I was actually reluctant to check those into 2.2.1: the complaint came from an XP user, and I don't have an XP box to test it on. I believe I fixed a similar complaint on my Win2K box, but who knows whether that fixes it for XP too? I don't; I can only guess. Ditto for its effects on ME -- I'm using installer settings I never tried before, and I can't know whether there may be a glitch on ME. It seems to work OK on Win98SE too, so I took a calculated risk and checked it in to 2.2.1. But I won't be shocked if it breaks Windows installation on some version of Windows I don't have.
OK, so I am proposing to do something different. Maybe it's not very attractive to work on old releases. But Zope Corp does it all the time (and the fact that Zope 2.x requires Python 2.1.x may be an additional motivator).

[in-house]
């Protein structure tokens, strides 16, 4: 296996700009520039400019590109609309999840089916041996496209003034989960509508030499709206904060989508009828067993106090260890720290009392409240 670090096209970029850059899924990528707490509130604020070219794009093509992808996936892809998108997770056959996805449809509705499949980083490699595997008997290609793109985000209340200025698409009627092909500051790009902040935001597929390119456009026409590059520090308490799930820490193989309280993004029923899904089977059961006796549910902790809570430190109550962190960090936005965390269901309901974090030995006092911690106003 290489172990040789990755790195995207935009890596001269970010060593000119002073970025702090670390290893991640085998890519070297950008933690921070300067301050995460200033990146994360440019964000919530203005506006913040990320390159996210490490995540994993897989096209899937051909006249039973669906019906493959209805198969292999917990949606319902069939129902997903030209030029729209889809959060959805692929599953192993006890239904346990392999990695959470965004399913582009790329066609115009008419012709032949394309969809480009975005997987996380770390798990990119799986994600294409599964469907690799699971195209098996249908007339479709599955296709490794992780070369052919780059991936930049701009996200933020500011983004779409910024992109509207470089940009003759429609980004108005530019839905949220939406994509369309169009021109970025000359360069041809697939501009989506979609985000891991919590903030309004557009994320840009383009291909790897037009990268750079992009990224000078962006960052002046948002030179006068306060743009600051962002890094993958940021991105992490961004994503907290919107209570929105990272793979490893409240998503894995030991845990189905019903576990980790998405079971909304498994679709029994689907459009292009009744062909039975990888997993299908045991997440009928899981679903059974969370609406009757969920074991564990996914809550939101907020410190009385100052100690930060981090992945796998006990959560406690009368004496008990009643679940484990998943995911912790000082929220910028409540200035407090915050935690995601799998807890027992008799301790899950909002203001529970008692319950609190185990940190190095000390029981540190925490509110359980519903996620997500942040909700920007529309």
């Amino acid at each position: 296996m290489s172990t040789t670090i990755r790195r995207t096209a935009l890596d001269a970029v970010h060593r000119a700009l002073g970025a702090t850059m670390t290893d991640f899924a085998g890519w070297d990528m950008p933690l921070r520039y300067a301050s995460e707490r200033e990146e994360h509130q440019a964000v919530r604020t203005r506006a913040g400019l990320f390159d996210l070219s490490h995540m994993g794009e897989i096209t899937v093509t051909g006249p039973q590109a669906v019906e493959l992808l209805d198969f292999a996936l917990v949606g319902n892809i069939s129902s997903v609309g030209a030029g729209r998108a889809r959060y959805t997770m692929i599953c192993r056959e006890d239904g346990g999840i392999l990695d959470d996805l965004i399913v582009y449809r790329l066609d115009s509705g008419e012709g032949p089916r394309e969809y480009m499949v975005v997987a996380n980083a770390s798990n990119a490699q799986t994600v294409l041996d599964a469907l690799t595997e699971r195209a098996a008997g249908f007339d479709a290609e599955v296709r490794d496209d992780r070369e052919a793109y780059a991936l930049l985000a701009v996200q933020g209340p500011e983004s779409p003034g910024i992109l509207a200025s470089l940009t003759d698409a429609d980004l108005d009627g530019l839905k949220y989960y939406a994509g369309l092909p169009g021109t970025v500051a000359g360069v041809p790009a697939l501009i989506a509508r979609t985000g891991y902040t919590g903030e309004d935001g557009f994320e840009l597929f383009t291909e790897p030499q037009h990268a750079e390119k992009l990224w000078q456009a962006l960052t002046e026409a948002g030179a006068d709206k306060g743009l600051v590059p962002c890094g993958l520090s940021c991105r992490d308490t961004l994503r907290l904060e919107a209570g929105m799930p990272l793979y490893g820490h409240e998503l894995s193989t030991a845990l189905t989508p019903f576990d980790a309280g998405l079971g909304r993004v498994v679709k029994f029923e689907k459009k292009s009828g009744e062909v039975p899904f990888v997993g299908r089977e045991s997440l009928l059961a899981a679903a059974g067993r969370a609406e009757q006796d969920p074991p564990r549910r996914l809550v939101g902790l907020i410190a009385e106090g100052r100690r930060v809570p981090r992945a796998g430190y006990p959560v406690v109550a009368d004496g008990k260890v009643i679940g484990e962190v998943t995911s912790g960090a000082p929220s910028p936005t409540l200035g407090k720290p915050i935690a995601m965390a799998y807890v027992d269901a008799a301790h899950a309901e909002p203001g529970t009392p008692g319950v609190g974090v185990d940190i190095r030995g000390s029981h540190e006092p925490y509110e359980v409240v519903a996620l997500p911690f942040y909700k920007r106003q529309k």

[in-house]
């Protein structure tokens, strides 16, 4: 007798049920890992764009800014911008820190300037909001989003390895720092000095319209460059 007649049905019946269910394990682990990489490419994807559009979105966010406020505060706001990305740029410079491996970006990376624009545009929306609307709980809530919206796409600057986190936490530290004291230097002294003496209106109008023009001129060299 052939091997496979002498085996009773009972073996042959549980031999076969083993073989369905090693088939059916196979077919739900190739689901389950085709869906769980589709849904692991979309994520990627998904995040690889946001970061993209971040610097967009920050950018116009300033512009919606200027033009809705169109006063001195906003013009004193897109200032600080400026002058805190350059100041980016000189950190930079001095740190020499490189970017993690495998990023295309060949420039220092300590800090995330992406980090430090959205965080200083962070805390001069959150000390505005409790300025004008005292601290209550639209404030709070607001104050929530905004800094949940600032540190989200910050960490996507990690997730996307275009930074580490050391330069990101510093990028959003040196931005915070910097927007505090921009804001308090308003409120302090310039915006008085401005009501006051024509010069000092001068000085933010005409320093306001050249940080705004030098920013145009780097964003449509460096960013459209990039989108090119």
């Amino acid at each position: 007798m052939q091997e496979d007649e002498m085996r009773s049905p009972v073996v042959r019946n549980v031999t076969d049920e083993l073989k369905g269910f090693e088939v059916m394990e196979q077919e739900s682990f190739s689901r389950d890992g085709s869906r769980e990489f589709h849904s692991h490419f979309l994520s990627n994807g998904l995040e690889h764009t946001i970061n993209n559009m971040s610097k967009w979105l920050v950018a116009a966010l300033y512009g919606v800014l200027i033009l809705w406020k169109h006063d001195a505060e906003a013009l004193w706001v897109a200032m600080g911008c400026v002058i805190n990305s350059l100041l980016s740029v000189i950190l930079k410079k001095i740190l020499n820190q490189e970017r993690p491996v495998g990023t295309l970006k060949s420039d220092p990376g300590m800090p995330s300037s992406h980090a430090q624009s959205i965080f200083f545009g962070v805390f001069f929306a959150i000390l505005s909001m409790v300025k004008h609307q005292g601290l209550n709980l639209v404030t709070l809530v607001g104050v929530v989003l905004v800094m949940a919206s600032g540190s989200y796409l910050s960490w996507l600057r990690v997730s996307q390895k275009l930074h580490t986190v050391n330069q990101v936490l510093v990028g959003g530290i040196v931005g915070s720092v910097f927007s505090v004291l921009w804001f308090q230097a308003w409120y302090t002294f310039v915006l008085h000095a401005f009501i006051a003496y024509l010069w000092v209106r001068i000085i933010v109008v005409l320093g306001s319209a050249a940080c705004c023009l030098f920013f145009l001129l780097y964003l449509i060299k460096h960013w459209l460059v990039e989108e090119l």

If you haven't noticed yet <wink>, you don't control a fraction of the resource a project of Python's complexity requires. It's harder to maintain old Python releases than it is to maintain old Zope releases, because Python is much closer to the metal: testing on Linux doesn't say much about what will happen on HP-UX or Solaris; testing on Windows doesn't say much about what will happen on Macs; and so on. Testing a x-platform product requires a lot of warm bodies and a lot of time. Without more volunteers, I don't see it happening.
That said, I'll be happy to build a Windows installer for 2.1.3. It is, quite literally, the least I could do <wink>.